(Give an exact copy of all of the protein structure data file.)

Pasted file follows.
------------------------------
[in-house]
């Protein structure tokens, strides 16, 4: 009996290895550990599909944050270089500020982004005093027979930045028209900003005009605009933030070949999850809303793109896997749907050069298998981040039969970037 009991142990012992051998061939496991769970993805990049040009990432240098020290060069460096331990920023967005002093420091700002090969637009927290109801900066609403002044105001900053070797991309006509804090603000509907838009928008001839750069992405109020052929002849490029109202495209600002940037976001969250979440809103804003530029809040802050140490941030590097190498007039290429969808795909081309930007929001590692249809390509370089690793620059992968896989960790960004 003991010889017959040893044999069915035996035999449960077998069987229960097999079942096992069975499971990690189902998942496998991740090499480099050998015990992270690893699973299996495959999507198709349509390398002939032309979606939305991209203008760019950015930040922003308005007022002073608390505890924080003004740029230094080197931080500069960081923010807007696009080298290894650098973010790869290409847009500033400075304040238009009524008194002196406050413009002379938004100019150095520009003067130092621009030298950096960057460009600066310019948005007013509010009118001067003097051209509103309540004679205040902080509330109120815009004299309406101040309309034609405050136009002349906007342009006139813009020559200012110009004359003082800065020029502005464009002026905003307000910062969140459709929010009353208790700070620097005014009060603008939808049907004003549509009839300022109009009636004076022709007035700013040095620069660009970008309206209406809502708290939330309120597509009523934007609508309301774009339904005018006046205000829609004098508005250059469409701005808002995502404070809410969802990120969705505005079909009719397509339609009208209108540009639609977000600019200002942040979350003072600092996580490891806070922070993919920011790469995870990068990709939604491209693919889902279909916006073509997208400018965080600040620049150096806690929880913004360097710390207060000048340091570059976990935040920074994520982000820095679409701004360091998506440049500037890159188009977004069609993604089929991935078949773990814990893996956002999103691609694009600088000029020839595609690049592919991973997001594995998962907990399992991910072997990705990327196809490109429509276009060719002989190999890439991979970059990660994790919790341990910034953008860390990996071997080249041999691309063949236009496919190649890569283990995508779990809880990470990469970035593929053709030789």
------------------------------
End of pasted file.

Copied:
[in-house]
């Protein structure tokens, strides 16, 4: 009996290895550990599909944050270089500020982004005093027979930045028209900003005009605009933030070949999850809303793109896997749907050069298998981040039969970037 009991142990012992051998061939496991769970993805990049040009990432240098020290060069460096331990920023967005002093420091700002090969637009927290109801900066609403002044105001900053070797991309006509804090603000509907838009928008001839750069992405109020052929002849490029109202495209600002940037976001969250979440809103804003530029809040802050140490941030590097190498007039290429969808795909081309930007929001590692249809390509370089690793620059992968896989960790960004 003991010889017959040893044999069915035996035999449960077998069987229960097999079942096992069975499971990690189902998942496998991740090499480099050998015990992270690893699973299996495959999507198709349509390398002939032309979606939305991209203008760019950015930040922003308005007022002073608390505890924080003004740029230094080197931080500069960081923010807007696009080298290894650098973010790869290409847009500033400075304040238009009524008194002196406050413009002379938004100019150095520009003067130092621009030298950096960057460009600066310019948005007013509010009118001067003097051209509103309540004679205040902080509330109120815009004299309406101040309309034609405050136009002349906007342009006139813009020559200012110009004359003082800065020029502005464009002026905003307000910062969140459709929010009353208790700070620097005014009060603008939808049907004003549509009839300022109009009636004076022709007035700013040095620069660009970008309206209406809502708290939330309120597509009523934007609508309301774009339904005018006046205000829609004098508005250059469409701005808002995502404070809410969802990120969705505005079909009719397509339609009208209108540009639609977000600019200002942040979350003072600092996580490891806070922070993919920011790469995870990068990709939604491209693919889902279909916006073509997208400018965080600040620049150096806690929880913004360097710390207060000048340091570059976990935040920074994520982000820095679409701004360091998506440049500037890159188009977004069609993604089929991935078949773990814990893996956002999103691609694009600088000029020839595609690049592919991973997001594995998962907990399992991910072997990705990327196809490109429509276009060719002989190999890439991979970059990660994790919790341990910034953008860390990996071997080249041999691309063949236009496919190649890569283990995508779990809880990470990469970035593929053709030789």